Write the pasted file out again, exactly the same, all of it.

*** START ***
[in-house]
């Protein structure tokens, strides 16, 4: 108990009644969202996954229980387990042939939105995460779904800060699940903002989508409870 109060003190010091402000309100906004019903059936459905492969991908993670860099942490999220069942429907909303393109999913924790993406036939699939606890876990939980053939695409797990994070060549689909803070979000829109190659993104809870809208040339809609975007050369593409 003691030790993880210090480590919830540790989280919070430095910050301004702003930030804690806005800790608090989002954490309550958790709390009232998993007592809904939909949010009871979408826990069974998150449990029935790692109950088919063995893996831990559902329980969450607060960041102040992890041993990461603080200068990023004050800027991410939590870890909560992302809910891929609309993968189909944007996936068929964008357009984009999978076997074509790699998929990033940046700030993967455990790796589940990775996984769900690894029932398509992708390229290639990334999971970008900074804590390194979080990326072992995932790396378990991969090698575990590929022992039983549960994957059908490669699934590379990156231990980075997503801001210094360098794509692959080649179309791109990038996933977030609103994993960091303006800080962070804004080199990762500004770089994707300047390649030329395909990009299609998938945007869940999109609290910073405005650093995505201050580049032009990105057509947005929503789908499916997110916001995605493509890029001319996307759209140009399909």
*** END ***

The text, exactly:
[in-house]
């Protein structure tokens, strides 16, 4: 108990009644969202996954229980387990042939939105995460779904800060699940903002989508409870 109060003190010091402000309100906004019903059936459905492969991908993670860099942490999220069942429907909303393109999913924790993406036939699939606890876990939980053939695409797990994070060549689909803070979000829109190659993104809870809208040339809609975007050369593409 003691030790993880210090480590919830540790989280919070430095910050301004702003930030804690806005800790608090989002954490309550958790709390009232998993007592809904939909949010009871979408826990069974998150449990029935790692109950088919063995893996831990559902329980969450607060960041102040992890041993990461603080200068990023004050800027991410939590870890909560992302809910891929609309993968189909944007996936068929964008357009984009999978076997074509790699998929990033940046700030993967455990790796589940990775996984769900690894029932398509992708390229290639990334999971970008900074804590390194979080990326072992995932790396378990991969090698575990590929022992039983549960994957059908490669699934590379990156231990980075997503801001210094360098794509692959080649179309791109990038996933977030609103994993960091303006800080962070804004080199990762500004770089994707300047390649030329395909990009299609998938945007869940999109609290910073405005650093995505201050580049032009990105057509947005929503789908499916997110916001995605493509890029001319996307759209140009399909």